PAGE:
God’s PLACE (Five Minute Friday)

This is God’s place

More tent than temple
Sagging and wrinkled
Uprights creaking
Battered by storms
Battered by life

No Bedouin palace
Of rich draped fabrics
Exquisitely embroidered cushions
And ornate serving platters
Piled high with improbable feast

Just ordinary
Muddied by others’ boots
Too much baggage piled against the sides
Compromising the waterproof shell
One small suspended lantern
Lighting the space
Full of family memories
A temporary home

But God’s place nevertheless

PLACE: ‘a portion of space designated or available for or being used by someone’ (Oxford Dictionary)

https://fiveminutefriday.com/2019/03/14/fmf-writing-prompt-link-up-place/

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MORE (working title)

As usual, I’m joining the inspired and inspiring bunch of writers at https://fiveminutefriday.com/2019/03/07/fmf-writing-prompt-link-up-more/.

In my head, I can hear this as a song but I’m not musical enough to do more than lyrics. However,  if one of you talented readers could put a tune and arrangement to it, let me know!

Wishing I had listened more
And spoken less
Wishing I had noticed more
And missed less
Wishing I had done more prevention
Designed interventions
To protect you from harm
And sustain you in trouble

Wishing I had done more
Been more
Been better

Wishing I had seen more
Of what you needed
Wishing I’d skilled more
For ease of your succeeding
Wishing I could fix you
But I’m not meant to
I’m not a magic charm
I’m just an arm
For you to lean on

But I still wish I’d done more
Been more
For you

Deep down I know
I’m not meant to be the answer
How can you learn
To be more
If I do it for you?

But I can listen more now
And I can notice more now
And I can see more now
And I can pray more now

Furniture and a SEARCH for More (Five Minute Friday)

There is nothing quite like it: the joy of creating a home.

We’re in the process of furnishing our long-longed for and now much loved holiday cottage. Each piece we place in it, from the small (a delicate net to protect food) to the large (the utterly comfortable beds that the delivery men struggled to carry up our steep, narrow hill), makes it feel a little more homelike.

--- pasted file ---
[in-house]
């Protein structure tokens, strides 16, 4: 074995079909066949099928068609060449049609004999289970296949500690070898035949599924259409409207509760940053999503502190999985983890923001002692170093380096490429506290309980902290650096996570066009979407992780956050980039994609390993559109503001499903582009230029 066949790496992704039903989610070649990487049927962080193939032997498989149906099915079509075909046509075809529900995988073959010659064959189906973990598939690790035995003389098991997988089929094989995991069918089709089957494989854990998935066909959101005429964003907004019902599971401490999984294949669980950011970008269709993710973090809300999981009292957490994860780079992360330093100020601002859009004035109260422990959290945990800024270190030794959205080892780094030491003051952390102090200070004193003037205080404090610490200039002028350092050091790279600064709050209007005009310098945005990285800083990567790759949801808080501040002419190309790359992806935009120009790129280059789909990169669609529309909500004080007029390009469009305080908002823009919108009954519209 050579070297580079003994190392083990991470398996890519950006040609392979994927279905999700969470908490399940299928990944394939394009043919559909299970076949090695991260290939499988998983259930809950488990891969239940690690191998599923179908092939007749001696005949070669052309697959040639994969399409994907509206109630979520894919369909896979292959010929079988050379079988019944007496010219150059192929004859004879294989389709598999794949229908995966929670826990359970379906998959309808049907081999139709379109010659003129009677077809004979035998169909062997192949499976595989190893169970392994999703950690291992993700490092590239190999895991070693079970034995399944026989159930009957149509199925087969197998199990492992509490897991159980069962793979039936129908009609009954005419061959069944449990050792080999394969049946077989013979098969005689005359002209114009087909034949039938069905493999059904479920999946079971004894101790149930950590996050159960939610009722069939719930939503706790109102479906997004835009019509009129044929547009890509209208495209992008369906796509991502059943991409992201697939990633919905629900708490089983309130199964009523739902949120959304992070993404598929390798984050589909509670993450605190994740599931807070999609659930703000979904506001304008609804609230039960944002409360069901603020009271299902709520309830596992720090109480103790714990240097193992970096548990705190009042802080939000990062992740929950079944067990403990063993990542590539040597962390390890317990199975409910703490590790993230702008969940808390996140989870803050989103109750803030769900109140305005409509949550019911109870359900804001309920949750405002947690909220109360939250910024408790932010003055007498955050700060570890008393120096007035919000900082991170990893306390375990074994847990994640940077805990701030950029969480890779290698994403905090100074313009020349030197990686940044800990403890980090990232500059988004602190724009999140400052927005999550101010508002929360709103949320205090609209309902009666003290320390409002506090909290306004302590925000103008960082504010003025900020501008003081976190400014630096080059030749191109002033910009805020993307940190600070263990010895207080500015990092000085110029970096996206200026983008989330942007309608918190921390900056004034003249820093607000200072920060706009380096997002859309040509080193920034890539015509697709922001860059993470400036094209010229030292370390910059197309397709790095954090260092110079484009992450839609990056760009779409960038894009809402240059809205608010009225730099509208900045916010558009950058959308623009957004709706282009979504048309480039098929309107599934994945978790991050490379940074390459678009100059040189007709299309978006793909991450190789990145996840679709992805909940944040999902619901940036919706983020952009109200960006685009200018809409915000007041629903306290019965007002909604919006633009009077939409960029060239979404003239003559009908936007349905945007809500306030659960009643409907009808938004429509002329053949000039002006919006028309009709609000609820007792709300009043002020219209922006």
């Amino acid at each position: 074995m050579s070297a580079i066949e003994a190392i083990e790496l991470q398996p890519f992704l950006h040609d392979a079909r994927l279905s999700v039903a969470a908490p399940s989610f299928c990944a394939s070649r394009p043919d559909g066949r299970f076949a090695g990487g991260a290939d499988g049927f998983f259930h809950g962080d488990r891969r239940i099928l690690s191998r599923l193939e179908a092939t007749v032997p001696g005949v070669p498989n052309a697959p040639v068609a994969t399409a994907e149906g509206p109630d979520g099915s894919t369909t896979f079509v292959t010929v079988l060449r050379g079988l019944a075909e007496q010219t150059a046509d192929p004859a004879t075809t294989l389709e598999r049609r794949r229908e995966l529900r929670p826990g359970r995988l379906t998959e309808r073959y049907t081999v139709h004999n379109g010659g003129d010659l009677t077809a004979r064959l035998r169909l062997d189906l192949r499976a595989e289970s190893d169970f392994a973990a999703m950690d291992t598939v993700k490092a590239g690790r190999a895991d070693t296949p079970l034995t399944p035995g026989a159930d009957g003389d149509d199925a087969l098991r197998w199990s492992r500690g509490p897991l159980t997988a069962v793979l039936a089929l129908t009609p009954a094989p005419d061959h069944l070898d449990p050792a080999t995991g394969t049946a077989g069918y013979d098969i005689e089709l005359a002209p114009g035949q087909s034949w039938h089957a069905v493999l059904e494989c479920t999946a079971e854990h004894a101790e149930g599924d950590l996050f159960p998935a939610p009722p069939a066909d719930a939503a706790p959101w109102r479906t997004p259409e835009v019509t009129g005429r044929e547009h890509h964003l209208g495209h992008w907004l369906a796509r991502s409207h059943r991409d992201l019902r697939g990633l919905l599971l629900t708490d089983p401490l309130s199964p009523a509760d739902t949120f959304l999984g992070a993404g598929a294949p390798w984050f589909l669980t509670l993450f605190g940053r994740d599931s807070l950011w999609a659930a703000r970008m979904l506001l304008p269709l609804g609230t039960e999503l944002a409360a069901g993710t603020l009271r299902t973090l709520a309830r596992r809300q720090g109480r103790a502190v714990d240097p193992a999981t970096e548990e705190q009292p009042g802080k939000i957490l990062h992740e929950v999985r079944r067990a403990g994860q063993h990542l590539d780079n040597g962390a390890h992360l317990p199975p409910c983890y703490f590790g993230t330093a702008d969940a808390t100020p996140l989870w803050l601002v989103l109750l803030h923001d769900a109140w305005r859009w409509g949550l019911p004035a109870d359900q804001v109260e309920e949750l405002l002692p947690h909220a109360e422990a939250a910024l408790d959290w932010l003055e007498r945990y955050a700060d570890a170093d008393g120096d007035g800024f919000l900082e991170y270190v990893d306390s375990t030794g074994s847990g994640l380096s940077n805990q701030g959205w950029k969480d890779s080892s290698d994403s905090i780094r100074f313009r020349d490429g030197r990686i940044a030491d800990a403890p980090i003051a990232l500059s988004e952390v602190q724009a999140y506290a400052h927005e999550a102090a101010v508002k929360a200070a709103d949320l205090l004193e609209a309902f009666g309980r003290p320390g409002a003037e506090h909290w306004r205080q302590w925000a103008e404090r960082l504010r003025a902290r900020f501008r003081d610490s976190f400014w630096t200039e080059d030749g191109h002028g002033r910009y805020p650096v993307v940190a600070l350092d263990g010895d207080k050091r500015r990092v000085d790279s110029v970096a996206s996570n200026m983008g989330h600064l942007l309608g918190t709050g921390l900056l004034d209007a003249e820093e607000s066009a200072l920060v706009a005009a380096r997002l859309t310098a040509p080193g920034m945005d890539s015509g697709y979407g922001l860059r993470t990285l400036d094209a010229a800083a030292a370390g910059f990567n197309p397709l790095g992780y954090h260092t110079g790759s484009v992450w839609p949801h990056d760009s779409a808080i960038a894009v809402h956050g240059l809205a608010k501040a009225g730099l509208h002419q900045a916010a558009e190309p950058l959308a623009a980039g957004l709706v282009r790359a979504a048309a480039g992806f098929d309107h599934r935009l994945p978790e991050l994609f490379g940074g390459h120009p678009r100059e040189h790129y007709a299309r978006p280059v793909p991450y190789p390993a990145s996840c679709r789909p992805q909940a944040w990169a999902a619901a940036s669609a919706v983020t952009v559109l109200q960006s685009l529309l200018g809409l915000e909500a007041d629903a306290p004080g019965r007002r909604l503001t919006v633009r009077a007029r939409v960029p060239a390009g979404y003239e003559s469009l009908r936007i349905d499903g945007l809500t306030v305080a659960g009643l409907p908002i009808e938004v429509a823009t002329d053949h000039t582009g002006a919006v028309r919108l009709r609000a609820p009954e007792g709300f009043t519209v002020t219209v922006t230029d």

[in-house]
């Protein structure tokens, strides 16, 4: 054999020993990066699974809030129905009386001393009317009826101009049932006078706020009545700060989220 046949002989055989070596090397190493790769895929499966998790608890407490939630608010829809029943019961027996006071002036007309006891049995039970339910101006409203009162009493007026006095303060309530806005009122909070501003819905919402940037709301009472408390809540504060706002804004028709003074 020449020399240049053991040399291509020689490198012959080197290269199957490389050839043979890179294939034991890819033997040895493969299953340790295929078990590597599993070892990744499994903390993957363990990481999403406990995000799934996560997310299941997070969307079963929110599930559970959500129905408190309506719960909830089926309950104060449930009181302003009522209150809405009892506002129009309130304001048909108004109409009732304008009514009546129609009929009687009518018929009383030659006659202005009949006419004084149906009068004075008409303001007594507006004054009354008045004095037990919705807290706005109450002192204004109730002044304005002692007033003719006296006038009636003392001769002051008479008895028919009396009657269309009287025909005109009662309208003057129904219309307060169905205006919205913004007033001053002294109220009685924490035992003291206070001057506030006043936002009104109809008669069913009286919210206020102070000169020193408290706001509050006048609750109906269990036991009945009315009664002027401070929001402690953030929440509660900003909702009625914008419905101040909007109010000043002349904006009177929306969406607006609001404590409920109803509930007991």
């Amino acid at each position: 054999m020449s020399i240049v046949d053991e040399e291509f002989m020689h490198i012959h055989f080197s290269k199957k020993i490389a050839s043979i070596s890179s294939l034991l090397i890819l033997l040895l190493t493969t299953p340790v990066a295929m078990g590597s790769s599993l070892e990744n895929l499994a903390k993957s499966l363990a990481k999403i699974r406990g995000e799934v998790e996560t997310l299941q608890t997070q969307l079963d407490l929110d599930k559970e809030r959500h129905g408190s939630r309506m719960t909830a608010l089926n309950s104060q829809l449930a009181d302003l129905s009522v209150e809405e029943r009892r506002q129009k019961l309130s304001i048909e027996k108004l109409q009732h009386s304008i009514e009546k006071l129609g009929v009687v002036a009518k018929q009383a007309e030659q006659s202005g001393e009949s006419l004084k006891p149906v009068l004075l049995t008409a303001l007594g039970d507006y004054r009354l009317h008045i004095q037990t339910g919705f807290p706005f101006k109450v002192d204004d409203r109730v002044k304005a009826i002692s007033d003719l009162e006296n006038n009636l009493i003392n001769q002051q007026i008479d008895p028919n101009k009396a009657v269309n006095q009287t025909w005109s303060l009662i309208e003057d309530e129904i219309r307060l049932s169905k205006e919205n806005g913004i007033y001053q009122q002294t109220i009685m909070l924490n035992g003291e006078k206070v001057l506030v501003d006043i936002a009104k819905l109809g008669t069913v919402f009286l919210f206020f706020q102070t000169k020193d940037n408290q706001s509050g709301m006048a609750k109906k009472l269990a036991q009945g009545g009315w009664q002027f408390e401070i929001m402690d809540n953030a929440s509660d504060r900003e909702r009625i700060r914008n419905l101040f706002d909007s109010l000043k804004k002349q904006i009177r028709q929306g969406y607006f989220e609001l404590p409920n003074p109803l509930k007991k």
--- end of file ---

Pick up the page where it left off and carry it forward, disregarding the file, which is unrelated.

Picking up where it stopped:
Some things we have brought from our other home; some are gifts; a few we’ve made or upcycled; some inherited and others bought new. When we need to buy, we are trying to support local businesses, which has led to wonderful excursions as we’ve discovered the treasures to be found in the local hospice shop, antique and vintage emporiums, and art galleries.

This morning, I watched my husband and Simon from Kabula Ltd. (https://www.facebook.com/kabulaltd/) carry six dining chairs and two bar stools up to our little 1930s semi, the latest additions to our seaside home.
We’d searched for some time for chairs that would sit well in our kitchen diner, fitting with the décor and our renovated dining table. I’d pictured something like the fashionable Ercol style but hoped for something a little more original that therefore wouldn’t date. Back in December, we visited an enormous barn in a small rural industrial unit, crammed full of old furniture from house clearances. And here, right at the back, we found a dining set with interesting backs but uglified by thick dust and even thicker dark, almost black varnish, along with some equally dark and wobbly bar stools.

We thought, underneath it all, these might be something like the chairs we had been searching for. We hoped they could turn out to be beautiful.

As we waited for the company to completely strip them and clear varnish them before delivery, I have to confess, I forgot exactly what they looked like. But when they arrived today, they took my breath away. They weren’t beautiful – they were stunning.

Sure enough, under all that age and awful colour, was detailed carving, a lightness of design, and the natural rays and rings of the original tree, each pattern unique to each seat. I barely recognised them. And they looked perfect in our setting.